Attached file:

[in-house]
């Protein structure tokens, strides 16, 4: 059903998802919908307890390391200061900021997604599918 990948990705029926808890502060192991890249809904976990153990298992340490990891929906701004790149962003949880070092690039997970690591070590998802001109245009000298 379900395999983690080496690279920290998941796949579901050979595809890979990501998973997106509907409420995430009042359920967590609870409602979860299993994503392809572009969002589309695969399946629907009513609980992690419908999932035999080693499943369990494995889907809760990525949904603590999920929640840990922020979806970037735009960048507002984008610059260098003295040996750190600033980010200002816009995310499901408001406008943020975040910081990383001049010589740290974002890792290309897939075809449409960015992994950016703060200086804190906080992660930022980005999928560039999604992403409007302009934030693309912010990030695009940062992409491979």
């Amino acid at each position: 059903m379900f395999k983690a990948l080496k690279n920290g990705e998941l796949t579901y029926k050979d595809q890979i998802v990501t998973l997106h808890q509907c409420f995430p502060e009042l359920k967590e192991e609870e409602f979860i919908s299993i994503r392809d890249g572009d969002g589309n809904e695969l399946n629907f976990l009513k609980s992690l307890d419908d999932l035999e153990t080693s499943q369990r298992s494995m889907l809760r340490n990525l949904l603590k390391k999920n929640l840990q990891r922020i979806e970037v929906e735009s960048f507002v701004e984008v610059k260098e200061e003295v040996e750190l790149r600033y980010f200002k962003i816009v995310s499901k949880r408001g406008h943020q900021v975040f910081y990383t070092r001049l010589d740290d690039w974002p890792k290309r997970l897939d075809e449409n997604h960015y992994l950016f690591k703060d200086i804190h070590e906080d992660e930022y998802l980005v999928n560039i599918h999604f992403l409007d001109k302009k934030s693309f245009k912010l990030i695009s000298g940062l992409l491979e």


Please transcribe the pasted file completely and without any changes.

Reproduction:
[in-house]
């Protein structure tokens, strides 16, 4: 059903998802919908307890390391200061900021997604599918 990948990705029926808890502060192991890249809904976990153990298992340490990891929906701004790149962003949880070092690039997970690591070590998802001109245009000298 379900395999983690080496690279920290998941796949579901050979595809890979990501998973997106509907409420995430009042359920967590609870409602979860299993994503392809572009969002589309695969399946629907009513609980992690419908999932035999080693499943369990494995889907809760990525949904603590999920929640840990922020979806970037735009960048507002984008610059260098003295040996750190600033980010200002816009995310499901408001406008943020975040910081990383001049010589740290974002890792290309897939075809449409960015992994950016703060200086804190906080992660930022980005999928560039999604992403409007302009934030693309912010990030695009940062992409491979």
């Amino acid at each position: 059903m379900f395999k983690a990948l080496k690279n920290g990705e998941l796949t579901y029926k050979d595809q890979i998802v990501t998973l997106h808890q509907c409420f995430p502060e009042l359920k967590e192991e609870e409602f979860i919908s299993i994503r392809d890249g572009d969002g589309n809904e695969l399946n629907f976990l009513k609980s992690l307890d419908d999932l035999e153990t080693s499943q369990r298992s494995m889907l809760r340490n990525l949904l603590k390391k999920n929640l840990q990891r922020i979806e970037v929906e735009s960048f507002v701004e984008v610059k260098e200061e003295v040996e750190l790149r600033y980010f200002k962003i816009v995310s499901k949880r408001g406008h943020q900021v975040f910081y990383t070092r001049l010589d740290d690039w974002p890792k290309r997970l897939d075809e449409n997604h960015y992994l950016f690591k703060d200086i804190h070590e906080d992660e930022y998802l980005v999928n560039i599918h999604f992403l409007d001109k302009k934030s693309f245009k912010l990030i695009s000298g940062l992409l491979e």